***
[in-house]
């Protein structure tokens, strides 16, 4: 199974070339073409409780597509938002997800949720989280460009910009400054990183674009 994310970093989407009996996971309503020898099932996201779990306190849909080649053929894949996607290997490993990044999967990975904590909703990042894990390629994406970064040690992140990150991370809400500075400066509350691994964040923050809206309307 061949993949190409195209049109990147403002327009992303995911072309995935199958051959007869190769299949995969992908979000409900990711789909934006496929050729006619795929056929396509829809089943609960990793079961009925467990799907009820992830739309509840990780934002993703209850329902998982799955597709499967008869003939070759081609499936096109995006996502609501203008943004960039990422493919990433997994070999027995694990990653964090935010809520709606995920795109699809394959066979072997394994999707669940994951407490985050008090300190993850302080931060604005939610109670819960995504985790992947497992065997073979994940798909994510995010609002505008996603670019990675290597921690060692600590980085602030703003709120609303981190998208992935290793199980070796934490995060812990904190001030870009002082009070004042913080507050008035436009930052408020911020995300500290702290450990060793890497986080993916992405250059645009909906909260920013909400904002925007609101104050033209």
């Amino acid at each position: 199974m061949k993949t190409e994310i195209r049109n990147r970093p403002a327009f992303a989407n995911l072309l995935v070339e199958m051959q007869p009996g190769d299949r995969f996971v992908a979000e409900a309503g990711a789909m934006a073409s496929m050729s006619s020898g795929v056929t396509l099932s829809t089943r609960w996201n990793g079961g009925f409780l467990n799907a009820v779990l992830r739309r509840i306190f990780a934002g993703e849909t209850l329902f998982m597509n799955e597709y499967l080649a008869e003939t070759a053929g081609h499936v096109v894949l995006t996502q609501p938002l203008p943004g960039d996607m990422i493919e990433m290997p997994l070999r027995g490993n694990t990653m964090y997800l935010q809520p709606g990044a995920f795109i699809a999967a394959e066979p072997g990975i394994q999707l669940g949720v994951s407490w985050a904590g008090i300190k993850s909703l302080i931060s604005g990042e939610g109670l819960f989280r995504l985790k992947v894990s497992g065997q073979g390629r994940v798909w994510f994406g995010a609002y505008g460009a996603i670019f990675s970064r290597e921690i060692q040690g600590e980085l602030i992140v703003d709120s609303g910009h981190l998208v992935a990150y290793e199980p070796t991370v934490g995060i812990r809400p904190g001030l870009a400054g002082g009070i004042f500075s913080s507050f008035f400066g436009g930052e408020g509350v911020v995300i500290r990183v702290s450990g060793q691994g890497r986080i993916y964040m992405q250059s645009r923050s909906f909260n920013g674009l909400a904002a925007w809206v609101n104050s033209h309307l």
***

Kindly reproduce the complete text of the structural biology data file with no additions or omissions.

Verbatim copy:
[in-house]
């Protein structure tokens, strides 16, 4: 199974070339073409409780597509938002997800949720989280460009910009400054990183674009 994310970093989407009996996971309503020898099932996201779990306190849909080649053929894949996607290997490993990044999967990975904590909703990042894990390629994406970064040690992140990150991370809400500075400066509350691994964040923050809206309307 061949993949190409195209049109990147403002327009992303995911072309995935199958051959007869190769299949995969992908979000409900990711789909934006496929050729006619795929056929396509829809089943609960990793079961009925467990799907009820992830739309509840990780934002993703209850329902998982799955597709499967008869003939070759081609499936096109995006996502609501203008943004960039990422493919990433997994070999027995694990990653964090935010809520709606995920795109699809394959066979072997394994999707669940994951407490985050008090300190993850302080931060604005939610109670819960995504985790992947497992065997073979994940798909994510995010609002505008996603670019990675290597921690060692600590980085602030703003709120609303981190998208992935290793199980070796934490995060812990904190001030870009002082009070004042913080507050008035436009930052408020911020995300500290702290450990060793890497986080993916992405250059645009909906909260920013909400904002925007609101104050033209």
């Amino acid at each position: 199974m061949k993949t190409e994310i195209r049109n990147r970093p403002a327009f992303a989407n995911l072309l995935v070339e199958m051959q007869p009996g190769d299949r995969f996971v992908a979000e409900a309503g990711a789909m934006a073409s496929m050729s006619s020898g795929v056929t396509l099932s829809t089943r609960w996201n990793g079961g009925f409780l467990n799907a009820v779990l992830r739309r509840i306190f990780a934002g993703e849909t209850l329902f998982m597509n799955e597709y499967l080649a008869e003939t070759a053929g081609h499936v096109v894949l995006t996502q609501p938002l203008p943004g960039d996607m990422i493919e990433m290997p997994l070999r027995g490993n694990t990653m964090y997800l935010q809520p709606g990044a995920f795109i699809a999967a394959e066979p072997g990975i394994q999707l669940g949720v994951s407490w985050a904590g008090i300190k993850s909703l302080i931060s604005g990042e939610g109670l819960f989280r995504l985790k992947v894990s497992g065997q073979g390629r994940v798909w994510f994406g995010a609002y505008g460009a996603i670019f990675s970064r290597e921690i060692q040690g600590e980085l602030i992140v703003d709120s609303g910009h981190l998208v992935a990150y290793e199980p070796t991370v934490g995060i812990r809400p904190g001030l870009a400054g002082g009070i004042f500075s913080s507050f008035f400066g436009g930052e408020g509350v911020v995300i500290r990183v702290s450990g060793q691994g890497r986080i993916y964040m992405q250059s645009r923050s909906f909260n920013g674009l909400a904002a925007w809206v609101n104050s033209h309307l």